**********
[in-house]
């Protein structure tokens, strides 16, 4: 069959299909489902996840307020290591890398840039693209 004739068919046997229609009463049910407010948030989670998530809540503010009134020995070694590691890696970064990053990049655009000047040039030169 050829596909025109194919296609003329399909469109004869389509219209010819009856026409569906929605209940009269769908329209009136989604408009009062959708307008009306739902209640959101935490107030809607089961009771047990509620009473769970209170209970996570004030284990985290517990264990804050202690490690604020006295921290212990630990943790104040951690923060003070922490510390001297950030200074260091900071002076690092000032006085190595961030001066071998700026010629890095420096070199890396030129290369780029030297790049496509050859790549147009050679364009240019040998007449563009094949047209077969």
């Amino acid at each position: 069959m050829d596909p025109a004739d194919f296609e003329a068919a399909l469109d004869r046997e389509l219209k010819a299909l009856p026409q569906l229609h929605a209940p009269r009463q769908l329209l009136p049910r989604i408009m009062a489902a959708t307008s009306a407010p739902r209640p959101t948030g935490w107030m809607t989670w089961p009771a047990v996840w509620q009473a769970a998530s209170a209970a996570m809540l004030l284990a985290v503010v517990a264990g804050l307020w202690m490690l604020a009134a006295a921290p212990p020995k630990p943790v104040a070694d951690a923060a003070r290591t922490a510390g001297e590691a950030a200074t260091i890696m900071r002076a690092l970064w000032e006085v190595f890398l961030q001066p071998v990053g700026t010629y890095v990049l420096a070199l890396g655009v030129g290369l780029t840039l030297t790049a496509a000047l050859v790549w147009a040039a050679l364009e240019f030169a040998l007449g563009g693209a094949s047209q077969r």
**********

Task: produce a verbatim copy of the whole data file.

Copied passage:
[in-house]
């Protein structure tokens, strides 16, 4: 069959299909489902996840307020290591890398840039693209 004739068919046997229609009463049910407010948030989670998530809540503010009134020995070694590691890696970064990053990049655009000047040039030169 050829596909025109194919296609003329399909469109004869389509219209010819009856026409569906929605209940009269769908329209009136989604408009009062959708307008009306739902209640959101935490107030809607089961009771047990509620009473769970209170209970996570004030284990985290517990264990804050202690490690604020006295921290212990630990943790104040951690923060003070922490510390001297950030200074260091900071002076690092000032006085190595961030001066071998700026010629890095420096070199890396030129290369780029030297790049496509050859790549147009050679364009240019040998007449563009094949047209077969």
């Amino acid at each position: 069959m050829d596909p025109a004739d194919f296609e003329a068919a399909l469109d004869r046997e389509l219209k010819a299909l009856p026409q569906l229609h929605a209940p009269r009463q769908l329209l009136p049910r989604i408009m009062a489902a959708t307008s009306a407010p739902r209640p959101t948030g935490w107030m809607t989670w089961p009771a047990v996840w509620q009473a769970a998530s209170a209970a996570m809540l004030l284990a985290v503010v517990a264990g804050l307020w202690m490690l604020a009134a006295a921290p212990p020995k630990p943790v104040a070694d951690a923060a003070r290591t922490a510390g001297e590691a950030a200074t260091i890696m900071r002076a690092l970064w000032e006085v190595f890398l961030q001066p071998v990053g700026t010629y890095v990049l420096a070199l890396g655009v030129g290369l780029t840039l030297t790049a496509a000047l050859v790549w147009a040039a050679l364009e240019f030169a040998l007449g563009g693209a094949s047209q077969r």